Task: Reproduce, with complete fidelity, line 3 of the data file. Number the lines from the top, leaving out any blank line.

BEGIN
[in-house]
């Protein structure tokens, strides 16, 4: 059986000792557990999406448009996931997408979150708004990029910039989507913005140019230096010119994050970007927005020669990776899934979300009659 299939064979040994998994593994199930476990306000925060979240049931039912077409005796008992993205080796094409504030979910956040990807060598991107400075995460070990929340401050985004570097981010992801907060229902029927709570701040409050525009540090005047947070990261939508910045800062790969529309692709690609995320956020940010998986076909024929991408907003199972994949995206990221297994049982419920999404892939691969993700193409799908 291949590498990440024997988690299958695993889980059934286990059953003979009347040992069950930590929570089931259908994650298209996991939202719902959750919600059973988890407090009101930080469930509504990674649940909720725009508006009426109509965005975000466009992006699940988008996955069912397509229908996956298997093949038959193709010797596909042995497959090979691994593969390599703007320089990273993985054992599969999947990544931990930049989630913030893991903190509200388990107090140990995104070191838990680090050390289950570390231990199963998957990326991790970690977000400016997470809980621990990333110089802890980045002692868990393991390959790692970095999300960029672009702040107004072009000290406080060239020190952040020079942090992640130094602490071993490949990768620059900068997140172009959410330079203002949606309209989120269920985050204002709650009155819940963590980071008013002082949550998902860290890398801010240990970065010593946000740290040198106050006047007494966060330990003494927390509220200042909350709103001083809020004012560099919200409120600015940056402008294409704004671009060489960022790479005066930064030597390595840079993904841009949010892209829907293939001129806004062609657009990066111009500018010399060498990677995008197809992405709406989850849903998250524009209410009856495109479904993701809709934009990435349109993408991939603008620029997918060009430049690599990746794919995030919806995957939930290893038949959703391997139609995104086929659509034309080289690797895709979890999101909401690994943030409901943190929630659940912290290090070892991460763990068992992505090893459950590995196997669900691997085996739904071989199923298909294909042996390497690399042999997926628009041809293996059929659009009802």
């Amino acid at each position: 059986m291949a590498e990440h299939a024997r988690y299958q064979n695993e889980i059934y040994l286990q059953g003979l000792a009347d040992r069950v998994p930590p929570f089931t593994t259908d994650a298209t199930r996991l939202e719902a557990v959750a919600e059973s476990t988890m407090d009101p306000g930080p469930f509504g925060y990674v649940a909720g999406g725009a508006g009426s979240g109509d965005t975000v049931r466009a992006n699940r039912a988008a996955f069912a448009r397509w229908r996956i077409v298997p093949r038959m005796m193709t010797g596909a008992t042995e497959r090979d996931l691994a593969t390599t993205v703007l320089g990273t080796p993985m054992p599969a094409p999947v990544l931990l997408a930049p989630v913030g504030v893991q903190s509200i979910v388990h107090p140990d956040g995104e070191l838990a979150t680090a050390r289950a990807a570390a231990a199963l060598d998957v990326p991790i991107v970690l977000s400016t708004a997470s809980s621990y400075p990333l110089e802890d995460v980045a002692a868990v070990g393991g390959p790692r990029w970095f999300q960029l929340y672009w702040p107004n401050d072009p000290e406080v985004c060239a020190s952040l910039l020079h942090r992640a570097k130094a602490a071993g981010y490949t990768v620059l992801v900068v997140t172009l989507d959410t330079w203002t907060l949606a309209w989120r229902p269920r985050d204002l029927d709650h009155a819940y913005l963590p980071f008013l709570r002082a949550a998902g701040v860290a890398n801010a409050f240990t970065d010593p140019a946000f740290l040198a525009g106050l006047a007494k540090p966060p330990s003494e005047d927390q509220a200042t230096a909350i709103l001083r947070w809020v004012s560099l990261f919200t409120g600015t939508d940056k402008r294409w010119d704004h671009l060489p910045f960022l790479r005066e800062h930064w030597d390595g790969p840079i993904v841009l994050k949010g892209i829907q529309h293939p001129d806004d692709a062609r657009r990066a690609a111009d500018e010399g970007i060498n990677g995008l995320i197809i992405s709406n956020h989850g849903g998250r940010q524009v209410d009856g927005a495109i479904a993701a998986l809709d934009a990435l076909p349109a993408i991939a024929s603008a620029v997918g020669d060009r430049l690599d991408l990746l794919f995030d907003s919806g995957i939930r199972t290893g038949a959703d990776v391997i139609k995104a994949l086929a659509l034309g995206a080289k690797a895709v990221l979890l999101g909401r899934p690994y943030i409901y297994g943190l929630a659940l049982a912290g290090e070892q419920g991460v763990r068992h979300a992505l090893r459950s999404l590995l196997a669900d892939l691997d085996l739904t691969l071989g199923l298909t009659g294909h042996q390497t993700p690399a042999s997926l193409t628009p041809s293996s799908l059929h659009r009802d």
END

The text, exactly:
């Amino acid at each position: 059986m291949a590498e990440h299939a024997r988690y299958q064979n695993e889980i059934y040994l286990q059953g003979l000792a009347d040992r069950v998994p930590p929570f089931t593994t259908d994650a298209t199930r996991l939202e719902a557990v959750a919600e059973s476990t988890m407090d009101p306000g930080p469930f509504g925060y990674v649940a909720g999406g725009a508006g009426s979240g109509d965005t975000v049931r466009a992006n699940r039912a988008a996955f069912a448009r397509w229908r996956i077409v298997p093949r038959m005796m193709t010797g596909a008992t042995e497959r090979d996931l691994a593969t390599t993205v703007l320089g990273t080796p993985m054992p599969a094409p999947v990544l931990l997408a930049p989630v913030g504030v893991q903190s509200i979910v388990h107090p140990d956040g995104e070191l838990a979150t680090a050390r289950a990807a570390a231990a199963l060598d998957v990326p991790i991107v970690l977000s400016t708004a997470s809980s621990y400075p990333l110089e802890d995460v980045a002692a868990v070990g393991g390959p790692r990029w970095f999300q960029l929340y672009w702040p107004n401050d072009p000290e406080v985004c060239a020190s952040l910039l020079h942090r992640a570097k130094a602490a071993g981010y490949t990768v620059l992801v900068v997140t172009l989507d959410t330079w203002t907060l949606a309209w989120r229902p269920r985050d204002l029927d709650h009155a819940y913005l963590p980071f008013l709570r002082a949550a998902g701040v860290a890398n801010a409050f240990t970065d010593p140019a946000f740290l040198a525009g106050l006047a007494k540090p966060p330990s003494e005047d927390q509220a200042t230096a909350i709103l001083r947070w809020v004012s560099l990261f919200t409120g600015t939508d940056k402008r294409w010119d704004h671009l060489p910045f960022l790479r005066e800062h930064w030597d390595g790969p840079i993904v841009l994050k949010g892209i829907q529309h293939p001129d806004d692709a062609r657009r990066a690609a111009d500018e010399g970007i060498n990677g995008l995320i197809i992405s709406n956020h989850g849903g998250r940010q524009v209410d009856g927005a495109i479904a993701a998986l809709d934009a990435l076909p349109a993408i991939a024929s603008a620029v997918g020669d060009r430049l690599d991408l990746l794919f995030d907003s919806g995957i939930r199972t290893g038949a959703d990776v391997i139609k995104a994949l086929a659509l034309g995206a080289k690797a895709v990221l979890l999101g909401r899934p690994y943030i409901y297994g943190l929630a659940l049982a912290g290090e070892q419920g991460v763990r068992h979300a992505l090893r459950s999404l590995l196997a669900d892939l691997d085996l739904t691969l071989g199923l298909t009659g294909h042996q390497t993700p690399a042999s997926l193409t628009p041809s293996s799908l059929h659009r009802d």